Food & Drink

Strawberries get a big jump on their season, so go get 'em

If you want fresh, locally grown strawberries, you had better head to the berry patch or farmers markets now.

Above-normal temperatures through March moved the growing season forward about a month, said John Strang, a horticulturist with the University of Kentucky Cooperative Extension Service. "You'll be out of luck if you wait," he said.

The strawberry season always is short, and many Central Kentuckians mark their calendars to pick berries around mid-May. But this year, they might be gone before Memorial Day, normally the height of the season.

Tacos among best

Two Mexican restaurants in Lexington are among the best places in the country to get great tacos, according to Everyday With Rachael Ray magazine. El Rancho Tapatio and Panchitos Express are listed in "The 64 Best Tacos in the Country." Tapatio is at 144 Burt Road; call (859) 373-9091 or go to Elranchotapatio.com. Panchitos Express is at 1389 Alexandria Drive; call (859) 226-0177.

Delicious uses of olive oil

Stuarto's Olive Oil Co. is joining the chefs at Spindletop Hall for a cooking class Wednesday. Stuarto's Stuart Utgaard and Spindletop executive chef Ed Valente and executive sous chef Timothy Wood will prepare roasted onion and cilantro oil hummus with pita bread triangles; wild field green salad with bean sprouts, pea shoots and radish sprouts, basil oil and strawberry vinegar with lemon twist sea salt; Florida wild-caught seafood with Persian lime and honey ginger white balsamic vinegar; creamy pesto and goat cheese polenta; haricots verts with raspberry vinegar and toasted almonds; and sautéed peaches with espresso mascarpone and granola. Classes are $35 and are 6 to 8 p.m. at Spindletop, 1414 Ironworks Pike. Call (859) 263-0088 or (859) 269-0088. Stuarto's is at 2200 War Admiral Way and 804 Euclid Avenue.

Where a love of wine leads

The enjoyment of wine led Faye Collins of Kenton County to become more interested in the grape varietals and how wine is made, which led to a book and a blog.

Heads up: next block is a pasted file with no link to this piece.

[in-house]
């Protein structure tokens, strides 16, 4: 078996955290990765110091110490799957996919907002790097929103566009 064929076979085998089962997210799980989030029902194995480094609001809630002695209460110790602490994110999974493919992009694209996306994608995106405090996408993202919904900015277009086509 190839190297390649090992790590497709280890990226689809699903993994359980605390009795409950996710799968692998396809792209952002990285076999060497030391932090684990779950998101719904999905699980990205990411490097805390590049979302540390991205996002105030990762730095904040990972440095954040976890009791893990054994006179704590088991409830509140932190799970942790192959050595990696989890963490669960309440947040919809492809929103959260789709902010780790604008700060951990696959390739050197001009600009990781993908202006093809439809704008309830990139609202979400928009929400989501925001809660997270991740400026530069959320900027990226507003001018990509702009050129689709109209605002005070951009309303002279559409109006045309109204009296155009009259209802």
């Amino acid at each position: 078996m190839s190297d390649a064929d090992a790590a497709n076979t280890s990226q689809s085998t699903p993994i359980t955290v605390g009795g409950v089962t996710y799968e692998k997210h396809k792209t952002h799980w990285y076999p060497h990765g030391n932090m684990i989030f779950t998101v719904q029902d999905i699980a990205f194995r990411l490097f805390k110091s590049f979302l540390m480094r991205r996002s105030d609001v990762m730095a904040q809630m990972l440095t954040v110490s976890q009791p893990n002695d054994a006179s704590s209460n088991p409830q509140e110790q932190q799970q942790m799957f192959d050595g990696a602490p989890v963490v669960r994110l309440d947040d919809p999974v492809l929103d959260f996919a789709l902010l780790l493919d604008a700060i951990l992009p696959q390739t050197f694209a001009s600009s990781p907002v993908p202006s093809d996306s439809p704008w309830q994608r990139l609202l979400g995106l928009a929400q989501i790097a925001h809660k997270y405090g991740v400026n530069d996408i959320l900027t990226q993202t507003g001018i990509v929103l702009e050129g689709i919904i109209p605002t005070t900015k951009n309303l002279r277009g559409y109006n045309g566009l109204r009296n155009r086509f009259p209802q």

"I wanted to learn more about something I enjoyed and began reading books about grapes and wine," she said. "Friends began to ask me for advice about wines, grapes and wineries. A few even suggested I write a book about it. Some younger people suggested I start a blog. Last summer when I got finished with the book, I started thinking more about a blog. My publisher thought it would be a good companion for the book. So I launched it last fall."

Her book, A Wine Lover's Odyssey Across Kentucky, will be released later this year. Her blog is Kentuckywinelover.com.

Wine, herbs and quilts

The 20th annual Kentucky Wine & Roses Herb Festival and Quilt Show will be May 19 at Lakeview Park at the Franklin County Fairgrounds, Frankfort. Herbal crafts, products, foods and plants will be for sale. The event is free, but parking is $3. A sack lunch, $7, will be available from 11 a.m. to 1 p.m. The writers' forum includes beekeeper Abigail Keam, author of the Joseph Reynolds mysteries; Maggie Green, Kentucky Fresh Cookbook; Viki Pidgeon, Ireland's Comfort Food; and Buddy Westbrook, Grandma's Heirloom Kentucky and Southern Recipes. Go to Kyherb.com.

Nominate a favorite chef

Cooking Light is looking for the best neighborhood chef. The second annual Trailblazing Chef Awards will recognize those who are setting the pace for important trends in U.S. restaurants in categories such as authenticity and innovation. This year's people's choice category gives consumers an opportunity to nominate their favorite local chefs. Finalists will be posted on Cookinglight.com for public voting in mid-June, and the winning chef will be featured in the November issue.

Editor Scott Mowbray said the true neighborhood restaurant is frequented and treasured by locals; feels essential to the fabric and soul of the area; and also feels, no matter how famous it gets, as if it were collectively owned by the customers. Nominations may be submitted on Cookinglight.com/chefawards through May 31.

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